There are still meteors to be seen in the next day or two, so here's hoping for clearer skies, and for some miracle to somehow blank the moon out...

Thursday, 12 December 2013

First Geminid Meteors of the Season!

Ahead of Friday's Geminid maximum, took advantage of reasonably clear skies and a low half moon to make my first Geminid observations for 2013.

Although the Perseids of August are often talked up as being the best shower of the year, in practice I find the Geminids to be a better observing experience. The radiant is higher in the sky much earlier, winter skies are darker, and the meteors themselves tend to be slower moving and brighter than the Perseids.

The main problem is the cold, and believe me, it was pretty sharp last night!

I observed for half an hour from 1am, and managed to pick up 5 bright meteors in this time, strangely most of them in the low south, streaking through Orion and Canis Major. Thought I would see more in the vast blank patch of sky overhead that was the constellation of Camelopardalis.

If skies clear, I shall make some more observations tonight, and hopefully there will be an increase in visible meteor numbers. I will also take a scaldingly hot cup of coffee outside with me tonight to improve my observational endurance!

Tuesday, 10 December 2013

Feathery Fruity Flavours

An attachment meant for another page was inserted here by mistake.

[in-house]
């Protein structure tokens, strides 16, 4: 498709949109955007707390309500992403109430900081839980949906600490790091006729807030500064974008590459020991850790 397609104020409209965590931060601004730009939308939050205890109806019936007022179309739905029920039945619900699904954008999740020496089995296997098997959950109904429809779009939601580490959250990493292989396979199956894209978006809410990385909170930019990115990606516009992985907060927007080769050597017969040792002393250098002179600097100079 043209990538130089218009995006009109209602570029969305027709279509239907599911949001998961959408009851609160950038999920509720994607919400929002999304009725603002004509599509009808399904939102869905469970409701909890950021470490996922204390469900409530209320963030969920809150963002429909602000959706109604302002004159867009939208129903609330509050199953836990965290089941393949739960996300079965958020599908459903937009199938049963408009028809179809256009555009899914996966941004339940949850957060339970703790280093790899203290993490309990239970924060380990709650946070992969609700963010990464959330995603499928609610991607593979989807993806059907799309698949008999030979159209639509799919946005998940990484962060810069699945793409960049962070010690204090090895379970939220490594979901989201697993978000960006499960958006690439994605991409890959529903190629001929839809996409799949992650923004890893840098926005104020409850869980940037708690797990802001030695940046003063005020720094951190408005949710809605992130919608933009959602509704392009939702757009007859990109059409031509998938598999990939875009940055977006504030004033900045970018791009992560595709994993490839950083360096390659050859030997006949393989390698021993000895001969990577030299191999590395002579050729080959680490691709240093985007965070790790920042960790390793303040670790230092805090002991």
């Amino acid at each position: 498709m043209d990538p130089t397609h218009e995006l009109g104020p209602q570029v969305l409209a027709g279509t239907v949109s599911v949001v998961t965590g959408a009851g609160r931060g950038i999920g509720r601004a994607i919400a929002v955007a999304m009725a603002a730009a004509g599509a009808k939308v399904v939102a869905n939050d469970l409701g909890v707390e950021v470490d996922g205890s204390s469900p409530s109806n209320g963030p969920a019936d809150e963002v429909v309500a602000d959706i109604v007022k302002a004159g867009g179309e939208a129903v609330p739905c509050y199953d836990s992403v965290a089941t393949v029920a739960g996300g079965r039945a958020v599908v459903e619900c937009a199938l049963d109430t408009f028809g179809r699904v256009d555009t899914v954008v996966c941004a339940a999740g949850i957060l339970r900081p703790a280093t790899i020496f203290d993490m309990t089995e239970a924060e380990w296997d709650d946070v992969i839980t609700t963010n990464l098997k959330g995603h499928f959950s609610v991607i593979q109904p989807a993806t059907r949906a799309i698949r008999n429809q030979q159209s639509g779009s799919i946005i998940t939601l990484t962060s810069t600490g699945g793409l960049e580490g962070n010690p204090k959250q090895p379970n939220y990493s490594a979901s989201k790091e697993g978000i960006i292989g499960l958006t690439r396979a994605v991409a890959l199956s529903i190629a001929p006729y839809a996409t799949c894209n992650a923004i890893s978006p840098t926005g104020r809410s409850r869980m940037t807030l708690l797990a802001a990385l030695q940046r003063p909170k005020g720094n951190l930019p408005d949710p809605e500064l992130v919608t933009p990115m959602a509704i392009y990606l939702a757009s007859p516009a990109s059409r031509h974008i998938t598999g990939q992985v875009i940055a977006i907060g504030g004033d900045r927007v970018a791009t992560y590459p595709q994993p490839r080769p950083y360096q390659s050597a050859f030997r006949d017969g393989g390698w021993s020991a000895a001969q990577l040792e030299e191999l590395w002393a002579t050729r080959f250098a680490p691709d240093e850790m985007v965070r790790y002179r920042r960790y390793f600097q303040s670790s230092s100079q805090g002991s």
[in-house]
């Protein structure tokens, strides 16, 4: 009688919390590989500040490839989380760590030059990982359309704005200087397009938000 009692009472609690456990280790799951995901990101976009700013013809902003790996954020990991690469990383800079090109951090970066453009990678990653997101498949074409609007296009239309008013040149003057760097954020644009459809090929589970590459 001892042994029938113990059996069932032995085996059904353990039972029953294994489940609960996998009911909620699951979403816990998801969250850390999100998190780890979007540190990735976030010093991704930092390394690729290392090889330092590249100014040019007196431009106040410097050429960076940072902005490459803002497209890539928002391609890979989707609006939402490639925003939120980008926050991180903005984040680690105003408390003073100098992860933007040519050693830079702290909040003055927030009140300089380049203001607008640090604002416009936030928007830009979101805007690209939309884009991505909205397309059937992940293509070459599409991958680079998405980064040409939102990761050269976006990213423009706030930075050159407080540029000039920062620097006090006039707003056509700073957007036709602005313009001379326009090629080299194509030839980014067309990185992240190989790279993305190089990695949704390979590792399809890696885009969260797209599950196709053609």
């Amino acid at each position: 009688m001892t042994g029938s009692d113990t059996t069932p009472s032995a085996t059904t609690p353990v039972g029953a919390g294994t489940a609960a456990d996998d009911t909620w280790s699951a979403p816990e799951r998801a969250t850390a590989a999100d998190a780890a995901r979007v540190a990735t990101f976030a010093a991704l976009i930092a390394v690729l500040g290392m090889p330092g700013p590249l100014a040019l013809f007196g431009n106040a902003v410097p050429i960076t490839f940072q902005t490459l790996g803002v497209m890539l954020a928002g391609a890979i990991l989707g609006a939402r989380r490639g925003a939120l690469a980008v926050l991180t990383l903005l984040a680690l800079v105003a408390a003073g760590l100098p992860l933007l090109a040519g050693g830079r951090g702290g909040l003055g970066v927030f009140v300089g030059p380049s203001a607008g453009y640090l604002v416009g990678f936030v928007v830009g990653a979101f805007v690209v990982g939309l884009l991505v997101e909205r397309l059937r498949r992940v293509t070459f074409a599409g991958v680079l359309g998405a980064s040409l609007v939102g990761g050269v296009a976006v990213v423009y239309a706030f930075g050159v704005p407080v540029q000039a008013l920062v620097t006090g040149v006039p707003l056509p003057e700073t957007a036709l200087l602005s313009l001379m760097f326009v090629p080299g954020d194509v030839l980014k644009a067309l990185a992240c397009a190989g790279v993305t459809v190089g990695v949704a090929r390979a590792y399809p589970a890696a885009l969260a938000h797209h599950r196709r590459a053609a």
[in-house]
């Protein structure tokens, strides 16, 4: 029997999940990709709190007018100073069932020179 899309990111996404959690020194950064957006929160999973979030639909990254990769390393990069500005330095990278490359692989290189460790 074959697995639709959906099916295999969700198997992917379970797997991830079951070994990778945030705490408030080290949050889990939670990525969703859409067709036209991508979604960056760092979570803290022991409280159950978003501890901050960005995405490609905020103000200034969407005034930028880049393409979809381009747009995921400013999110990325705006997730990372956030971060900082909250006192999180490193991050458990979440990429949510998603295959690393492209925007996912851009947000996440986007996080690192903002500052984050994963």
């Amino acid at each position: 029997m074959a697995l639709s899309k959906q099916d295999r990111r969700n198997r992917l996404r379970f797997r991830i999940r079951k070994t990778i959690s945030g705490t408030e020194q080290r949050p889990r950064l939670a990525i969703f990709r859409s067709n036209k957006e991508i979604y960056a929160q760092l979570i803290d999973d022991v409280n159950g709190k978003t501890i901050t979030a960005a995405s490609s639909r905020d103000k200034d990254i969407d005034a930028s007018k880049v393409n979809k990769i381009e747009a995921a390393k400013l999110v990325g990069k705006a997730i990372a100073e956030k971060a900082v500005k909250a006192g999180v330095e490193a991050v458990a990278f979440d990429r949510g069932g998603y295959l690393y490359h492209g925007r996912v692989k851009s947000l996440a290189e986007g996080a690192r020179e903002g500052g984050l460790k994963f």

My wretched strained calf - leg, not bovine - is still bothering me a little, so I nursed it very carefully this morning in a 10km run around the two lakes, Clay Lane and Beacon Hill reserve.

The sky was cloudless, and the low sun was providing a beautiful illumination, making the frosted grass shimmer, and giving the mallards' on the lakes dazzling emerald heads. You can tell the wind has dropped; the black headed gulls on Balderton Lake are less numerous than they are when the weather is bad. There were only about 20 fighting and scrapping upon the water, as opposed to the windy days last week when there were hundreds.

I'm keeping an eye out for goosander, but for so far only tufted duck and the mean muscovy duck are keeping the mallards company.

Clay Lane was muddy, but not impassable despite a particularly gloopy patch trying to eat my shoe at one point. A flock of what I think were fieldfares took flight at my arrival, heading off to a copse unpolluted by the heavy footsteps of radio 4 listening joggers. I think there were redwing hiding in the trees too, I kept seeing distant glimpses of slender thrush shapes in the branches.

Lots of chaffinch were on the woodland path on Beacon Hill park, white tail bars flashing as they flew from tree to tree, but the prize of the day was found in the nursery area. As I reached the middle of the young trees, admiring the rich crop of berries sported by many of them, a white rump flashed across my path from right to left, before settling in one of the young trees. It was of course a bullfinch, and it gave me a few seconds to admire it before it flew off.

In the sunlight, its pink breast was completely aglow. It was so bright it looked like a strawberry split ice lolly, looking so refreshing the sight of it made me suddenly very thirsty! I'm used to seeing bullfinches along Clay Lane, but it's a rare sight for Beacon Hill, and I was greatly cheered I saw it. Glorious birds.

The main field was empty. All the rabbits were underground telling stories like they do in Watership Down. It was time to head home.

Wednesday, 4 December 2013

Satellite of Love

I was visiting the library today, when I found this fellow when I was leaving;

This is a satellite moth, so named for the white markings on each wing, clearly shown in the photograph above. They are reckoned to resemble a planet with satellites orbiting it.